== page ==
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Highlights from our first Children’s and Young People’s Cancer Research Conference

Sophie Wedekind
by Sophie Wedekind | News

29 November 2023

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Group of attendees talking at the Children 's and Young People's Cancer Research Conference at The Royal Society

Cancer Research UK held its first Children’s and Young People’s Cancer Research Conference at the Royal Society in London on 14th November 2023.  

Scientists and researchers from across the UK shared updates about their work to improve how we understand and treat children’s cancers. The in-person event also encouraged awareness and promoted connections across the UK’s children’s and young people’s cancer research community. 

Professor Pam Kearns, Director of the Cancer Research UK Clinical Trials Unit at the University of Birmingham presented on how new ways of running clinical trials can help us test potential drugs for children and young people’s cancers as quickly, efficiently and safely as possible. She also summed up why events like this are so important. 

“The way we’ve been working, for the last decade really, is waiting for the crumbs from the adult drug development table. We’re getting better, but what we actually need now is we need the drugs developed for children’s cancer specifically,” said Kearns.  

“We need to take what we now know about the biology of children’s cancer and work with the organisations in the room (and particularly Cancer Research UK) and say how can we develop drugs for those targets that only happen in children.”  

Kearns and other speakers emphasised what can be gained by bringing all those working in children and young people’s cancer together, including other charities and funders, such as the Little Princess Trust, Children with Cancer UK, and the Teenage Cancer Trust. In a roundtable session, researchers, students and funders also discussed possible solutions to the challenges around children and young people’s cancer research.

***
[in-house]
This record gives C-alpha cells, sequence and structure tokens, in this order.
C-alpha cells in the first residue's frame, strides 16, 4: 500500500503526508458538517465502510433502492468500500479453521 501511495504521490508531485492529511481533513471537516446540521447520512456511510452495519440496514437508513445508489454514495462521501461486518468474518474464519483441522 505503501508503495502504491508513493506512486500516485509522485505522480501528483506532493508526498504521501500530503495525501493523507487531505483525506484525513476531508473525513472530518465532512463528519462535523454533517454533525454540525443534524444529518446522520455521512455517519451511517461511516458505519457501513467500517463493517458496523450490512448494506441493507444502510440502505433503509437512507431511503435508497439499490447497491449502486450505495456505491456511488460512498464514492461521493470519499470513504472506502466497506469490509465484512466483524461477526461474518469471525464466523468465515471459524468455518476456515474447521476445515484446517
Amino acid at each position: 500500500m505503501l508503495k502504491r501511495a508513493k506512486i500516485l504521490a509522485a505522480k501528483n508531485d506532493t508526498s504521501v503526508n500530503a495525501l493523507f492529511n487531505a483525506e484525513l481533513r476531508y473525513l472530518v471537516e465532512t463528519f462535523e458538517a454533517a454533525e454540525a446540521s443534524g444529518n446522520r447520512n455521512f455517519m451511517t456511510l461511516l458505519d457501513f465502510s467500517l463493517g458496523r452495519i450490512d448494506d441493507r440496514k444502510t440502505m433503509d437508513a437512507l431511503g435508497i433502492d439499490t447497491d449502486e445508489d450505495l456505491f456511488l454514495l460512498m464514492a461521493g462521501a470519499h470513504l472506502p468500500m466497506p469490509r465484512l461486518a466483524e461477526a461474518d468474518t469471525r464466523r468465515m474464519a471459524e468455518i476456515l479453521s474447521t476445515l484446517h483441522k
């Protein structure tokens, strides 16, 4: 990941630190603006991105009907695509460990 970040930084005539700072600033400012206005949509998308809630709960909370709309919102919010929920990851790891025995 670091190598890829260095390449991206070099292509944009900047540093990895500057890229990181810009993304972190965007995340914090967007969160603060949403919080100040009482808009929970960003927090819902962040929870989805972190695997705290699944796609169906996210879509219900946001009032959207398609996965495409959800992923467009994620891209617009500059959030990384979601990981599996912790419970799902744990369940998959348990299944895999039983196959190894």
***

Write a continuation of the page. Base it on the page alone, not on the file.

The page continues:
From left: Shaumya, Sarah and Dr Catherine Elliott (Director of research and partnership at Cancer Research UK) talking
From left: Shaumya, Sarah and Dr Catherine Elliott (Director of research and partnership at Cancer Research UK)

Hearing patients’ perspectives

Improving children’s and young people’s cancer research also means centring the experiences of those affected by these cancers. The conference included talks from 2 members of the Cancer Research UK for Children & Young People Insights Panel, Shaumya and Sarah, on their experiences of cancer and how they’re helping to shape the charity’s work. 

Sarah shared the story of her son, Talan, who was diagnosed with rhabdomyosarcoma aged 18 and died 16 months later. She spoke passionately about the need for better awareness of childhood cancers and for more research to help improve treatments. 

“A true highlight for me was opening the day with a panel discussion featuring Sarah and Shaumya. It was an emotional but important session, making sure we put patients’ perspective at the heart of the day and our continued efforts to drive progress for better survival and long term quality of life for all children and young people affected by cancer.”

- Dr Laura Danielson, Children’s and Young People’s Research Lead at Cancer Research UK.
Shaumya standing in front of a poster for Cancer Research UK's Children's and Young People's Conference, reading 'Different challenges, same determination.'


Shaumya is currently a medical student in Glasgow and joined the CYP Insights Panel after being diagnosed with Hodgkin lymphoma at the age of 18. During her treatment she started doing patient advocacy work, becoming passionate about age-appropriate care and being a voice for it.  

“Being diagnosed with cancer as a young person brings with it a unique set of challenges, and the broader impacts are often lifelong. I believe that patient involvement is the best way to further understand the perspectives and priorities of young people and therefore improve their cancer care,” said Shaumya.

That progress can’t be achieved by one scientist alone. It requires communication and collaboration across a wide variety of people and organisations. This is part of Cancer Research UK’s dedication to collaborating with others, driving forward progress so all children and young people can live longer, better lives, free from the fear of cancer.

Conferences are an important way to share the progress we’ve made so far and spark the connections needed to push forward future research. While it might be Cancer Research UK’s first Children’s and Young People’s Cancer Research Conference, it certainly will not be the last.